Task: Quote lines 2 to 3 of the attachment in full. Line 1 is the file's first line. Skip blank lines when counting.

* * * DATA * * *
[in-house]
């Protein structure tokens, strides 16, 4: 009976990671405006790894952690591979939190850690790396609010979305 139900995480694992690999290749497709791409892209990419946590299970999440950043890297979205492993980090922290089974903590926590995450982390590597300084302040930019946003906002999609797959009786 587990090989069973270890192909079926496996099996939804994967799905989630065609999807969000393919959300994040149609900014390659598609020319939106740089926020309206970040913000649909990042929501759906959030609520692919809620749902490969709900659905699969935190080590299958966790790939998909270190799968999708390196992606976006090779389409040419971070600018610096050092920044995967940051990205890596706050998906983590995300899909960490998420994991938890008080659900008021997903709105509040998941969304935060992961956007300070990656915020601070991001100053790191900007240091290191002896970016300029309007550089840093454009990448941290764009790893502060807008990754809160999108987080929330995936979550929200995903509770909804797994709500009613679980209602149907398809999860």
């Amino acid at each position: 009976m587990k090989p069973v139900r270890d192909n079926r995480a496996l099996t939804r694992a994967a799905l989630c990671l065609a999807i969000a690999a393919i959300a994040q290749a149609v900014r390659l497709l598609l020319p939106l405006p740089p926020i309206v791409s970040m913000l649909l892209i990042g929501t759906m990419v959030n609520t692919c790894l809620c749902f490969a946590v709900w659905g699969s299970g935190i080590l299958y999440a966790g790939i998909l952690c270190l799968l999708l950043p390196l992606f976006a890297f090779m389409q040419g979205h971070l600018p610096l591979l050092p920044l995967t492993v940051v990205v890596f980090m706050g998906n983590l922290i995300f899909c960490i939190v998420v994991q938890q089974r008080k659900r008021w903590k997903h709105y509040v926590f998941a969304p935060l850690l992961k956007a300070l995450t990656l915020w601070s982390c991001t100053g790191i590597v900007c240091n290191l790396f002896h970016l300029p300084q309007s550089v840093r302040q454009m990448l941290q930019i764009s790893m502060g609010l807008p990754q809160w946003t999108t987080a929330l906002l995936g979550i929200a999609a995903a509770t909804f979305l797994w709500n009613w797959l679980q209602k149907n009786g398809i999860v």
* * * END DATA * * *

């Protein structure tokens, strides 16, 4: 009976990671405006790894952690591979939190850690790396609010979305 139900995480694992690999290749497709791409892209990419946590299970999440950043890297979205492993980090922290089974903590926590995450982390590597300084302040930019946003906002999609797959009786 587990090989069973270890192909079926496996099996939804994967799905989630065609999807969000393919959300994040149609900014390659598609020319939106740089926020309206970040913000649909990042929501759906959030609520692919809620749902490969709900659905699969935190080590299958966790790939998909270190799968999708390196992606976006090779389409040419971070600018610096050092920044995967940051990205890596706050998906983590995300899909960490998420994991938890008080659900008021997903709105509040998941969304935060992961956007300070990656915020601070991001100053790191900007240091290191002896970016300029309007550089840093454009990448941290764009790893502060807008990754809160999108987080929330995936979550929200995903509770909804797994709500009613679980209602149907398809999860």
């Amino acid at each position: 009976m587990k090989p069973v139900r270890d192909n079926r995480a496996l099996t939804r694992a994967a799905l989630c990671l065609a999807i969000a690999a393919i959300a994040q290749a149609v900014r390659l497709l598609l020319p939106l405006p740089p926020i309206v791409s970040m913000l649909l892209i990042g929501t759906m990419v959030n609520t692919c790894l809620c749902f490969a946590v709900w659905g699969s299970g935190i080590l299958y999440a966790g790939i998909l952690c270190l799968l999708l950043p390196l992606f976006a890297f090779m389409q040419g979205h971070l600018p610096l591979l050092p920044l995967t492993v940051v990205v890596f980090m706050g998906n983590l922290i995300f899909c960490i939190v998420v994991q938890q089974r008080k659900r008021w903590k997903h709105y509040v926590f998941a969304p935060l850690l992961k956007a300070l995450t990656l915020w601070s982390c991001t100053g790191i590597v900007c240091n290191l790396f002896h970016l300029p300084q309007s550089v840093r302040q454009m990448l941290q930019i764009s790893m502060g609010l807008p990754q809160w946003t999108t987080a929330l906002l995936g979550i929200a999609a995903a509770t909804f979305l797994w709500n009613w797959l679980q209602k149907n009786g398809i999860v």